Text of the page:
- Alternative Therapies
- Blood, Heart and Circulation
- Bones and Muscles
- Brain and Nerves
- Child health
- Cosmetic Surgery
- Digestive System
- Disorders and Conditions
- Drugs Approvals and Trials
- Environmental Health
- Ear, Nose and Throat
- Eyes and Vision
- Female Reproductive
- Genetics and Birth Defects
- Geriatrics and Aging
- Immune System
- Kidneys and Urinary System
- Life style and Fitness
- Lungs and Breathing
- Male Reproductive
- Medical Breakthroughs
- Mental Health and Behavior
- Metabolic Problems
- Oral and Dental Health
- Pregnancy and Childbirth
- Public Health and Safety
- Skin, Hair and Nails
- Substance Abuse
- Surgery and Rehabilitation
OESOPHAGEAL CANCER FASTEST RISING CANCER IN AUSTRALIA
Queensland Institute of Medical Research scientists have found that oesophageal cancer rates in Australia continue to grow at an alarming rate and they’ve developed a “prediction model” to identify people at high risk.
Dr Aaron Thrift, from QIMR’s Cancer Control Group, said the incidence of oesophageal adenocarcinoma (OAC) had increased markedly in Western populations in the past forty years.
“But some recent reports suggested that the rate of increase had slowed, or plateau-ed,”Dr Thrift said.
”I’m afraid our research shows that oesophageal adenocarcinoma rates are still rising in Australia and the United States, and will continue to rise in coming decades. It remains, in fact, the fastest rising cancer in Australia.”
About 700 Australians are diagnosed with OAC each year and the prognosis is grim. Seven in 10 patients will die within five years.
Dr Thrift’s research found the incidence in Australian men was increasing by about 2% each year.
“It’s a disease that predominantly affects men, occurring up to seven times more frequently than in women. Clinicians need to anticipate an increase in the numbers of men presenting with this potentially fatal cancer.”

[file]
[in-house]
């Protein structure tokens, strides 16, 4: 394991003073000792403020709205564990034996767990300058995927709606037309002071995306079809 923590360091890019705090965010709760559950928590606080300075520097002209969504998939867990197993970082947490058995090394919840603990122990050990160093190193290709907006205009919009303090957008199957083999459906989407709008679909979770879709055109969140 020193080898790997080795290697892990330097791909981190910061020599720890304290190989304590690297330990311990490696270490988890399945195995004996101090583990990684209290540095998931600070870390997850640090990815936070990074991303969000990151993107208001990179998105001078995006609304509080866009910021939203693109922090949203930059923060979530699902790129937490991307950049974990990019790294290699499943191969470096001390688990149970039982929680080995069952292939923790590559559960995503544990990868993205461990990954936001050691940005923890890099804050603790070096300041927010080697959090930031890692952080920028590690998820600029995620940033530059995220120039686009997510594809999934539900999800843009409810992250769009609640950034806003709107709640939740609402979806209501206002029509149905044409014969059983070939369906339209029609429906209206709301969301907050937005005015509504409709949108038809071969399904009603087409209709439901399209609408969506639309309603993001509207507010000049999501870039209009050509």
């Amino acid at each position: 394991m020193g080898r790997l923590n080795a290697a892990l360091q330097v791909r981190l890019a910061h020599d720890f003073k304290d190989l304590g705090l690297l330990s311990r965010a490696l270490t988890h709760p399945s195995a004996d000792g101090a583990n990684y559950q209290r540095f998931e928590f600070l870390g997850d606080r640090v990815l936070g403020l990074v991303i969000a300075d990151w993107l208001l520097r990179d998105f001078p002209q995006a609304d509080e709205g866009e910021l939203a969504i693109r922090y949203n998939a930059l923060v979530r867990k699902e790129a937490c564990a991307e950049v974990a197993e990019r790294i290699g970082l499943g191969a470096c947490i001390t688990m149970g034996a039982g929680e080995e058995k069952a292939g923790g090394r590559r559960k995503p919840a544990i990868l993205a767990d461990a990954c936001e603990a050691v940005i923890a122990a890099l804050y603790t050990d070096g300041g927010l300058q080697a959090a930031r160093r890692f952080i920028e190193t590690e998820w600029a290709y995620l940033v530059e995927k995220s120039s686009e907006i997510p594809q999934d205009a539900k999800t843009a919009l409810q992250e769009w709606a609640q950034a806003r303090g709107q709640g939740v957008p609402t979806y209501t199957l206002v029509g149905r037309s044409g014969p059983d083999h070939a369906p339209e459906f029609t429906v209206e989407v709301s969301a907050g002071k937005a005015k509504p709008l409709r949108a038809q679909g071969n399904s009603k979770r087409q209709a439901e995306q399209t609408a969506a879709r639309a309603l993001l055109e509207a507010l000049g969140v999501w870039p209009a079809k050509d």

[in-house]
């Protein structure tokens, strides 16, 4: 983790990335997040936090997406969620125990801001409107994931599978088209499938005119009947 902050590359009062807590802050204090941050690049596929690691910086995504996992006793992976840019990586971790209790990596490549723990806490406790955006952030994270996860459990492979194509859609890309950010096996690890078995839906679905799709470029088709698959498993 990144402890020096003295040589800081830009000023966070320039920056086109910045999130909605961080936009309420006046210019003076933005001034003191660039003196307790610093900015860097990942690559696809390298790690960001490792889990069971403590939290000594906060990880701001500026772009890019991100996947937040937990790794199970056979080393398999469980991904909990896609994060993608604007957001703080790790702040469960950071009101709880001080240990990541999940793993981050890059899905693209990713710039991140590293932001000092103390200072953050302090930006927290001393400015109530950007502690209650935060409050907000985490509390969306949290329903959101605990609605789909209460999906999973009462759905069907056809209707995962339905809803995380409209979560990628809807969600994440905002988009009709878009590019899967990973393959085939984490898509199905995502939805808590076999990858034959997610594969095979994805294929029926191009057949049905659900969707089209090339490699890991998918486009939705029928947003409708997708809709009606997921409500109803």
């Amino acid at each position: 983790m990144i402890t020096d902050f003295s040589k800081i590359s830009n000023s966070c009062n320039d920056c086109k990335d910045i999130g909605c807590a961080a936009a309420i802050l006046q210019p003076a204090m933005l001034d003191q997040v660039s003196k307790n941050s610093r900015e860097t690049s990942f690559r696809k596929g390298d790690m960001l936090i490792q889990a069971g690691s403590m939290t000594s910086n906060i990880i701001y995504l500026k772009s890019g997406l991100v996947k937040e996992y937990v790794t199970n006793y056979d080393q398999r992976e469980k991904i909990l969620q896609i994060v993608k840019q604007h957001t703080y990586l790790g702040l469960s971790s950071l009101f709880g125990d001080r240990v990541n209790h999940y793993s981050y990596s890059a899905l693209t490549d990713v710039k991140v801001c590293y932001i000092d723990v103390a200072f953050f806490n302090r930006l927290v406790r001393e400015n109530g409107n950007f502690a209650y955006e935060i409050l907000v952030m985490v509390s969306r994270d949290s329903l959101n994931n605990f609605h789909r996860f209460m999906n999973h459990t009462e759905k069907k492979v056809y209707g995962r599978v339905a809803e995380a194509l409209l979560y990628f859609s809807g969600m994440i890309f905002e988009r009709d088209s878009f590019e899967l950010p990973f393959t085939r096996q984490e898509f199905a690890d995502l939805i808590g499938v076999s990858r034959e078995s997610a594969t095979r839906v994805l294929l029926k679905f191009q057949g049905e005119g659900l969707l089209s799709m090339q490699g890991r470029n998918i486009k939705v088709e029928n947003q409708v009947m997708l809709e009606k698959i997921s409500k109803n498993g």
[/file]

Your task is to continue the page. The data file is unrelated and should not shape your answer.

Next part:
Dr Thrift’s team have now developed a risk model to determine the likelihood of a person developing OAC in a five-year period.
“We’ve incorporated the known risk factors into the model, such as gastro-oesophageal reflux, obesity and smoking. We’ve also factored in aspirin intake, which has been shown to have positive health benefits,” Dr Thrift said.
“What this means is we can now determine who is at higher risk of developing OAC, and target them for cancer prevention strategies, including changes to their diet and lifestyle.”
The Queensland Institute of Medical Research has been given $2.4 million in Federal funding from the NHMRC to bring together Australia’s major oesophageal cancer research teams, in a Centre of Research Excellence.
Dr Thrifts’ two studies were published in Annals of Oncology and Clinical Gastroenterology and Hepatology.
He was recently the recipient of a four-year NHMRC Early Career Fellowship.
Aaron Thrift is available for interview
The Queensland Institute of Medical Research (QIMR) is a world leading translational research institute focused on cancer, infectious diseases, mental health and a range of complex diseases. Working in close collaboration with clinicians and other research institutes, our aim is to improve health by developing new diagnostics, better treatments and prevention strategies.
QIMR gratefully acknowledges the support of the Queensland Government.
This research was conducted in QIMR’s Clive Berghofer Cancer Research Centre, a state of the art research facility named in honour of leading Queensland philanthropist, Mr Clive Berghofer AM, in recognition of his contribution to the Institute’s Cancer Research Program.
For more information about QIMR, visitwww.qimr.edu.au